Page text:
UAE holidaymakers are putting themselves at increased risk of facing serious financial repercussions by not taking measures to adequately cover themselves in the event of a travel emergency, experts warned yesterday.
Describing community awareness about travel insurance in the UAE as “probably among the lowest in global markets”, Phil Ashkuri, Head of General Insurance at Nexus Group, warned that residents often underestimate the criticality of comprehensive travel coverage.
“As is the case with most non-mandatory coverage, travel insurance penetration in the UAE is exceptionally low. This is a trend that urgently needs to be addressed – particularly in a market like the UAE, where travel is a prominent part of our lifestyle,” Ashkuri said.
Estimates from Nexus Group, the region’s largest independent financial advisor, show that less than 1% of customers in the UAE are covered by a comprehensive travel insurance plan.
However, this figure excludes minimal coverage individuals may have opted for from a third-party, such as a bank or part of a visa application.
“Many residents rely on travel insurance that banks offer as part of a membership or credit card package, or that which is required by the Schengen visa,” explained Ashkuri.
“The problem is that such policies tend to offer very limited cover, and are often not sufficient when it comes to claiming incurred losses.
“A bank policy, for example, may offer USD 250,000 worth of coverage, which may seem like a lot, but in actually may not be enough if you are in need of emergency medical care in a country where healthcare services are very expensive. A more inclusive policy, however, can give you up to USD 1,000,000 worth of coverage.”
Travel insurance can be classified into two broad categories: Medical Expenses, such as emergency care, emergency transportation, repatriation, and cost of first aid and rescue, as well as Travel Inconvenience, such as trip cancellation or curtailment, delayed departure after 12 hours, delayed baggage, loss of passport, personal accident, or personal liability.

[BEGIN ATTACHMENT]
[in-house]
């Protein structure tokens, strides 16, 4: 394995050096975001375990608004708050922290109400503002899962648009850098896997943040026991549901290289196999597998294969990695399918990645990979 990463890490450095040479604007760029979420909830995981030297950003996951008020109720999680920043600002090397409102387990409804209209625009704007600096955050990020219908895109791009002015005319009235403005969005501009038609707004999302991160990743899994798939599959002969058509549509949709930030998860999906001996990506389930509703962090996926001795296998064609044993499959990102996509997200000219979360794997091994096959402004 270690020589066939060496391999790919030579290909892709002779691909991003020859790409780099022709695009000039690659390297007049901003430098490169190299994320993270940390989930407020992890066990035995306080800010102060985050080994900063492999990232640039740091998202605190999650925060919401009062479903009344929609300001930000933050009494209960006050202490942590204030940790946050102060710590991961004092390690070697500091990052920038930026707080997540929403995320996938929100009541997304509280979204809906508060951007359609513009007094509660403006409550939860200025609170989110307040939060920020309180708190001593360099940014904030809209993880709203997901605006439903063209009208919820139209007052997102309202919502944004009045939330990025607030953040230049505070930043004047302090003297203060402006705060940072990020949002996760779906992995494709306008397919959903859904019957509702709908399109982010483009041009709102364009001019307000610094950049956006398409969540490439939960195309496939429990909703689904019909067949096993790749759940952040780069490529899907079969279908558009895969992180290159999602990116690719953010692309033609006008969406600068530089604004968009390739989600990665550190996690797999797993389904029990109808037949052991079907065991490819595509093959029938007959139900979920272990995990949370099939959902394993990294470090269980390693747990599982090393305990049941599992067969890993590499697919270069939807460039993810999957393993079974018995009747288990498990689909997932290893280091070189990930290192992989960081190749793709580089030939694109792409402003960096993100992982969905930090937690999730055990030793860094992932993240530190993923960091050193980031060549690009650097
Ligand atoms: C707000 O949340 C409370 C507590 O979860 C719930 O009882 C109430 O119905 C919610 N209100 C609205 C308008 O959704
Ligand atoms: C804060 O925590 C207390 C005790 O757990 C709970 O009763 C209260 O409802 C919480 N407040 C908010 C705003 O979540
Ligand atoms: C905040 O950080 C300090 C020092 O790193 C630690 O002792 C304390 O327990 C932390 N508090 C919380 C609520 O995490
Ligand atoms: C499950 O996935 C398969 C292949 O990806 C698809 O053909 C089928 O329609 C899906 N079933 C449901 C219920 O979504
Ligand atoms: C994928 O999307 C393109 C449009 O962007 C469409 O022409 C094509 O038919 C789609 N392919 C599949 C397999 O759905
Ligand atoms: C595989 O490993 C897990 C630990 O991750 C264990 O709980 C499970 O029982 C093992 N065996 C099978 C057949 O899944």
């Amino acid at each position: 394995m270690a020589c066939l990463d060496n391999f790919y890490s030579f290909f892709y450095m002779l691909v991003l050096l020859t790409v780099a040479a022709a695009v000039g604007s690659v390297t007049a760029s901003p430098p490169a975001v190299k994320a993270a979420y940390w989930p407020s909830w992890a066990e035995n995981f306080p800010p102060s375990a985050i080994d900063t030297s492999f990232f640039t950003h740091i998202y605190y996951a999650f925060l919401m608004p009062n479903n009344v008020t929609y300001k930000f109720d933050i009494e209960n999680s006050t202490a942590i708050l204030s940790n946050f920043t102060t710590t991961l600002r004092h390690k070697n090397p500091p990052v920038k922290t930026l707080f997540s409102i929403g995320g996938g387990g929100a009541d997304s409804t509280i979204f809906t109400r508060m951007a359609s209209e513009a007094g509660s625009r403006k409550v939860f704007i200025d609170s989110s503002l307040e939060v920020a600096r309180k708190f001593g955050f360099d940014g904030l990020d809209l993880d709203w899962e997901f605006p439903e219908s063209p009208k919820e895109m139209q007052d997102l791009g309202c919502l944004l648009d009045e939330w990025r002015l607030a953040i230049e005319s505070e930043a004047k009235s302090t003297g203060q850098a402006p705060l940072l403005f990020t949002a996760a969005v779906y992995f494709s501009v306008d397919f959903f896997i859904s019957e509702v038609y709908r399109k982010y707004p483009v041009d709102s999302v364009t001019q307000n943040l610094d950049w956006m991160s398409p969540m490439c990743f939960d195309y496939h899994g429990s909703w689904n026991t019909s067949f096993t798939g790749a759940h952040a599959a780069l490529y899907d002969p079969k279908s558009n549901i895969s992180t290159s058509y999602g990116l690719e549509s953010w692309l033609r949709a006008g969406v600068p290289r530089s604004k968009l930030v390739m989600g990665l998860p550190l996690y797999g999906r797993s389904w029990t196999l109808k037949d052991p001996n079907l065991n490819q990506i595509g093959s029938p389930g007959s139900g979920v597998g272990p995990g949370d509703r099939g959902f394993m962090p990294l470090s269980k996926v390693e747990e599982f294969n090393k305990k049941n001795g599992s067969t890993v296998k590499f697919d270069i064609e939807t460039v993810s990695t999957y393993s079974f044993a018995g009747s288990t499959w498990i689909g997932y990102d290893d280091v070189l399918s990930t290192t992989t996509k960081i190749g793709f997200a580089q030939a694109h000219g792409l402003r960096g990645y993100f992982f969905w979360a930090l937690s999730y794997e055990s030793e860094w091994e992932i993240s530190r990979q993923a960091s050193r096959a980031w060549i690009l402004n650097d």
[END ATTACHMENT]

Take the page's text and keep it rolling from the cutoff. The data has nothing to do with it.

“While most people tend to associate travel insurance with the latter category, medical coverage is of equal if not greater importance, especially for those who may not have international coverage as part of their medical insurance policy,” said Ashkuri.
“Most insurance companies offer travel policies with and without U.S. and Canada coverage because of the cost of healthcare in those countries.
Medical expenses in the U.S., for example, can reach hundreds of thousands of dollars, while a Schengen policy only covers emergency medical expenses and not those associated with flight and baggage delay, or loss of personal items.
“Similarly, people should not assume that their Home Contents policy will cover them internationally in the event of theft or loss of personal belongings,” added Ashkuri.
“For example, if you are backpacking through Europe and suddenly have all your valuables taken from you, you need to know that you will be compensated for this loss. These details vary from policy to policy, but will make all the difference when it comes time to make the claim. It is crucial that people read and understand the fine print so that they are not left stranded should a disaster strike.”
UAE residents can buy comprehensive travel insurance for themselves and/or family members for a single trip (term coverage) or multiple trips (annual coverage) where the journey starts and ends in UAE.
On average, worldwide term coverage, including the U.S. and Canada, can range between Dh100 for 5 days to Dh550 for 92 days. Meanwhile, annual (multi-trip) coverage, which may prove more cost efficient for frequent travellers, can range between Dh600 and Dh900, also including the U.S. and Canada.
Another type of available travel coverage is inbound travel insurance for people visiting the UAE who would like be covered during their temporary stay in the country – so, for example, a visiting family member.
“At the end of the day, you are investing a nominal amount for peace of mind and a cushion that will soften the blow of a travel emergency,” said Ashkuri.
“The question is, do you take a small precautionary measure that could save you from a massive financial setback, or take the risk of travelling unprotected only to potentially face devastating expenses later, adding, of course, to the emotional toll of such crises? The choice may seem like an easy one, but it’s yours to make.”